Perepetu: The role of community theater in women’s leadership at the grassroots
(Perepetu, right in cap, enacting the role of a man)
Perepetu Mukankera is an actress in community theater. After receiving training on legal and human rights in the early 2000s she and other women in the program have over the years being engaged in advocacy and raising awareness in their communities through the Byiringiro Community Theater group, sponsored by Rwanda Women’s Network.
Through a play of the same name (Byiringiro means hope in Kinyarwanda), the group dramatically traces the women’s eventful lives and the effects from the 1994 genocide to date, and offers a story of hope where there is opportunity to heal from the trauma suffered by many women from rape during the genocide, including isolation, fear and stigma caused by HIV and Aids. The play incorporates SGBV, HIV/Aids, justice, peace and reconciliation and leadership as some of its major themes.
Through community theater women survivors are able to see themselves and are encouraged to come out and open up about their concerns. Citing examples from her experience as a community paralegal, Perepetu narrates how some women mistreated by their husbands, fared.
“I explained to them their human rights and about the legal course of action to take,” she says. “I urged them to take their concerns to court. However, when their husbands came to know about it after the cases were taken to court, the women were chased from their homes. With nowhere to go they sought me out, and I accompanied them to court. The men were charged and prosecuted and now observe the law and accord the women their rights. Some of the husbands even went ahead to formalize their marriages.”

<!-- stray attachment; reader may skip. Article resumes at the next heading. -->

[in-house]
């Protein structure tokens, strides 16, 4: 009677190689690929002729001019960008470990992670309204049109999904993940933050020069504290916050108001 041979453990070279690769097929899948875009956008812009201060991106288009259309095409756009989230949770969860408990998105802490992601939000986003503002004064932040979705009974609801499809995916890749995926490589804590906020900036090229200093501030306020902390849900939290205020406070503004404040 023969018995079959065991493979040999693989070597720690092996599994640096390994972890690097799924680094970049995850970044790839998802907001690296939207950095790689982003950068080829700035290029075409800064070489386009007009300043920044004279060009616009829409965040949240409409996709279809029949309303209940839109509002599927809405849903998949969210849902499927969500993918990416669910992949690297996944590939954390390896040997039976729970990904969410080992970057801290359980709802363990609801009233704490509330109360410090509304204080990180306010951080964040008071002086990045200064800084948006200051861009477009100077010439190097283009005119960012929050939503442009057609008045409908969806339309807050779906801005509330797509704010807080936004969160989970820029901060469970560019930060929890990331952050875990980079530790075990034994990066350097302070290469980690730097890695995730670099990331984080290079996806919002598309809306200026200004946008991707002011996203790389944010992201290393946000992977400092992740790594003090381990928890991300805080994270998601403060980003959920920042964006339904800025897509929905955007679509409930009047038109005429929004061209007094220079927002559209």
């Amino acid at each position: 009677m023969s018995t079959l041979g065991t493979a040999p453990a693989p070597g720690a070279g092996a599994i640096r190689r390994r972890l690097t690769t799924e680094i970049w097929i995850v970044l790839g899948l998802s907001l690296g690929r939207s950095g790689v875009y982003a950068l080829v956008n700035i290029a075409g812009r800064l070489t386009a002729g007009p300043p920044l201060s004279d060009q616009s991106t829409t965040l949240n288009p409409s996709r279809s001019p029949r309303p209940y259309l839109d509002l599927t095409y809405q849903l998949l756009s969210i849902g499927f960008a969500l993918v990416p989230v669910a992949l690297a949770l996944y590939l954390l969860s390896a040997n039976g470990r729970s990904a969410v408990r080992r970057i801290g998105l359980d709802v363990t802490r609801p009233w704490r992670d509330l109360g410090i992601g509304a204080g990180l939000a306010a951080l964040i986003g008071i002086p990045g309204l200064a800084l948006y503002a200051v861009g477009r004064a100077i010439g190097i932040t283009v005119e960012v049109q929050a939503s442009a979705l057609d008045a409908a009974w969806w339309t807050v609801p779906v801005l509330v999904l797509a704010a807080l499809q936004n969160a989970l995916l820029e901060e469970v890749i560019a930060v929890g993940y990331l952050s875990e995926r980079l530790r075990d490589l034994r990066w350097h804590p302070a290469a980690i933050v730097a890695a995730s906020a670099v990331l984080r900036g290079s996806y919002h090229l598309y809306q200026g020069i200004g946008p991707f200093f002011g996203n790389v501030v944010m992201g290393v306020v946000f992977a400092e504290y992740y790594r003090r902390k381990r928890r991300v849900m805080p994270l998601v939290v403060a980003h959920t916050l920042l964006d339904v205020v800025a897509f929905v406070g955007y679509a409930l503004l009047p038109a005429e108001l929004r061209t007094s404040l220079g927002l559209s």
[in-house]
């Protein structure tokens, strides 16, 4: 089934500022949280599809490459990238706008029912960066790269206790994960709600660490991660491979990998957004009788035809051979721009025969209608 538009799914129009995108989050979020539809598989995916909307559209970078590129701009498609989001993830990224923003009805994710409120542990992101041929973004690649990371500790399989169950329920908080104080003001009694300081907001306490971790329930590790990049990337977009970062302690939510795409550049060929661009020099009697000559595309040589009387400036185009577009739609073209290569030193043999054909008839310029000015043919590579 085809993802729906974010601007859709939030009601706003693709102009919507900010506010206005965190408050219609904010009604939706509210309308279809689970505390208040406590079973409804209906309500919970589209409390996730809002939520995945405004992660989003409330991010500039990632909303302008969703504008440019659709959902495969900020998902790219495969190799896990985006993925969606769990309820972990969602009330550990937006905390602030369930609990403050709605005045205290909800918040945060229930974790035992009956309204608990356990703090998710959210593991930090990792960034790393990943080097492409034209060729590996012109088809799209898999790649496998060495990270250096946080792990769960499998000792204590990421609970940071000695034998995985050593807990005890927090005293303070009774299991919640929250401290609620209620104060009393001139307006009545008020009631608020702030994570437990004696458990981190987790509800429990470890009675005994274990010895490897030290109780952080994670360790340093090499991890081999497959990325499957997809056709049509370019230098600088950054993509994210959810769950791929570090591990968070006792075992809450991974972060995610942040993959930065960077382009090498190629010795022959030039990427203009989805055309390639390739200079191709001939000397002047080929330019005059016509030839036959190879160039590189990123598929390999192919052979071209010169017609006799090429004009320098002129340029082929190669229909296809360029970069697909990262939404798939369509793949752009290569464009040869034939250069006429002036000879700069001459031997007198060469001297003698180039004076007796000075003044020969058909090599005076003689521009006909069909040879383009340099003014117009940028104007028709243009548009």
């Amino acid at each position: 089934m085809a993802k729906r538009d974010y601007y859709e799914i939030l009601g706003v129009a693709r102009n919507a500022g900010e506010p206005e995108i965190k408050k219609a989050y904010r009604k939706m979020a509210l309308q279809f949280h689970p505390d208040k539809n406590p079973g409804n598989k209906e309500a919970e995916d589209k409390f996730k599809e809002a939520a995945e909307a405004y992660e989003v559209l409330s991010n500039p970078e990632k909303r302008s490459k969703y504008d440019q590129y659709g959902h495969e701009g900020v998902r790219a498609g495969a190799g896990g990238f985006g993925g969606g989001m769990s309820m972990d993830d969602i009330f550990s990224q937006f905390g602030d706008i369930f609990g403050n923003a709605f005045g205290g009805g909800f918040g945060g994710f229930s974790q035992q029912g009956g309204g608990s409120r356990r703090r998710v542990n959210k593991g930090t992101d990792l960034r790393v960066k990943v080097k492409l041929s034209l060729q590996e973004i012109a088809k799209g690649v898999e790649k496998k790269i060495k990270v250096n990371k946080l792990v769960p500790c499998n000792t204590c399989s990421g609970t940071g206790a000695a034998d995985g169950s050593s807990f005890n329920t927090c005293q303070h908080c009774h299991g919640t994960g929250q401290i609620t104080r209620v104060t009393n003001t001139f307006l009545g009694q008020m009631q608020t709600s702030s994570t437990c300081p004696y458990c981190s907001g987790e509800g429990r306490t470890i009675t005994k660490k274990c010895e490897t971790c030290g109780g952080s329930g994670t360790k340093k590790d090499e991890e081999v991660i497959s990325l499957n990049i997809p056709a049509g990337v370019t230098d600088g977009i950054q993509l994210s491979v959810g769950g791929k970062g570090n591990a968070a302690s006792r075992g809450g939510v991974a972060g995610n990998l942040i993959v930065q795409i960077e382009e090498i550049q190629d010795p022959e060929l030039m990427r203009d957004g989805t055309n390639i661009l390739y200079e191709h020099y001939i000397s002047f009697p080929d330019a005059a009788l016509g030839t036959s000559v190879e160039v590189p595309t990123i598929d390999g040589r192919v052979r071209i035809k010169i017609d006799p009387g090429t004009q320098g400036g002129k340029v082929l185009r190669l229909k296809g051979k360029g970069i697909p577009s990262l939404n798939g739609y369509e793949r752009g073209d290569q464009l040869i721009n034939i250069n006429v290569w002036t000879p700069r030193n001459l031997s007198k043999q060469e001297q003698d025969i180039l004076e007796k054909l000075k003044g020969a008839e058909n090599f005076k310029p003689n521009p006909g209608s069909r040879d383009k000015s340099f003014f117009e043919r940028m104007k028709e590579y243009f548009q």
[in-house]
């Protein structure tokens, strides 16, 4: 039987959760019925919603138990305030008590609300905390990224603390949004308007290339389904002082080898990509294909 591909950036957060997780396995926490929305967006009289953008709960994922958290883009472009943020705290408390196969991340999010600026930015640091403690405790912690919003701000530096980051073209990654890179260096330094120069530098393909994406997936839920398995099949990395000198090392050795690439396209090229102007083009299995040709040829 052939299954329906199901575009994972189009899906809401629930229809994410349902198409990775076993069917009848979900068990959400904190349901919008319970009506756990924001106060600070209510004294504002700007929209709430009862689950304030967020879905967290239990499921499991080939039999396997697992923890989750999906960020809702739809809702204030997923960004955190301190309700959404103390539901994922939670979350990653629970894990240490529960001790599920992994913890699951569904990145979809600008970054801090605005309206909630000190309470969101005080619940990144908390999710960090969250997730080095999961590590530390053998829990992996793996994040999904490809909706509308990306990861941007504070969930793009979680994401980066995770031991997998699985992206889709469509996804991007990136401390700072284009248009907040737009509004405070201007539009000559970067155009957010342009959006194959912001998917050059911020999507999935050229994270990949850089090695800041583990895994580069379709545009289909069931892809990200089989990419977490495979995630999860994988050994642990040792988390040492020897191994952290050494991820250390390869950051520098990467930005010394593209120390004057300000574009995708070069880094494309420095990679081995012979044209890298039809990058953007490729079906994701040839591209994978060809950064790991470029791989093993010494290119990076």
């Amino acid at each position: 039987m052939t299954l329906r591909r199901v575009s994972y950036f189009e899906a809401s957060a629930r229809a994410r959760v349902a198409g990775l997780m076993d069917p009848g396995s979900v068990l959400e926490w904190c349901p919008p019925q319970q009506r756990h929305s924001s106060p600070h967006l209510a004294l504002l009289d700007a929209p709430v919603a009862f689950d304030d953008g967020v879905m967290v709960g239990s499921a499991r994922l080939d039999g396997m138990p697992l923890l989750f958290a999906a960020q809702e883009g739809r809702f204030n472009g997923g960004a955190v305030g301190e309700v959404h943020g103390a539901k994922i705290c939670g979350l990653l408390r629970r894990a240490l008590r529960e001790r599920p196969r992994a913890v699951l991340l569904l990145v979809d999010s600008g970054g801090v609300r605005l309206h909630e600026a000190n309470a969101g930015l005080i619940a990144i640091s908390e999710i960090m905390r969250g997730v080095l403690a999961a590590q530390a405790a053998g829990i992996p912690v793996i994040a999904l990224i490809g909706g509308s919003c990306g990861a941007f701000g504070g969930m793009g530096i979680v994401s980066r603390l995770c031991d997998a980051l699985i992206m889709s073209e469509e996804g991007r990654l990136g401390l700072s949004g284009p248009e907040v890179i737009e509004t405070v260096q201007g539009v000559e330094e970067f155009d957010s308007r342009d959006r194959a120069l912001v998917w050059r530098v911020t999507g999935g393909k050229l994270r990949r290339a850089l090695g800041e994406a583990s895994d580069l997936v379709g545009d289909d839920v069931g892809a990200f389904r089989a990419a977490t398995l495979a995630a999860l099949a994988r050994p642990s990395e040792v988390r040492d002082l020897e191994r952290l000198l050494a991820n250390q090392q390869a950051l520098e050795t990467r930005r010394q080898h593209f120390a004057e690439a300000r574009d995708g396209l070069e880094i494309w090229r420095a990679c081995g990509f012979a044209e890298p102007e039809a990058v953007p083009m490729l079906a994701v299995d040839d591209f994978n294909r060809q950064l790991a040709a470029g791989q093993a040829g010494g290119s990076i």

Being aware of issues affecting one individually or those around you and having basic knowledge on how to address the concerns is empowering. Being among the first women to get community paralegal training and accumulating experience in assisting women through the years has meant that Perepetu has gained leadership status among her peers.
Community theater is the vehicle Perepetu uses to spread the word. As a grassroots woman and being able to enact situations that afflict the grassroots women and their families gives her the power to communicate and transform her community.
Her personal story is painful, which many of her peers may relate to.
Perepetu was a 36-years old mother of five during the genocide, and was pregnant with the sixth. Her husband was killed during the genocide, while one of her children was shot – though the child survived.
“I was beaten and suffered extreme sexual violence and rape,” she narrates. “My attackers used all sorts of objects on me, including hands and sticks during the rape. I lost my pregnancy as a result of the ordeal.”
With no husband and destitute, she became a beggar by the roadside. “I had nowhere to sleep and nothing to eat, and went from house to house begging.” She explains that immediately after the genocide one could not trust anybody “because it was the people who knew each other who ended up killing one another.” It was however through a neighbor that she got to know about where she could receive help and treatment free of charge.
“I have since been receiving the assistance I need from the RWN,” she says.
Rwanda Women's Network (RWN) is one of the four partner institutes of the African Centers of Excellence (ACE) for Women's Leadership program run by the Institute of International Education (IIE) , Ethiopia Office.
For more on IIE , ACE or RWN please follow the links below.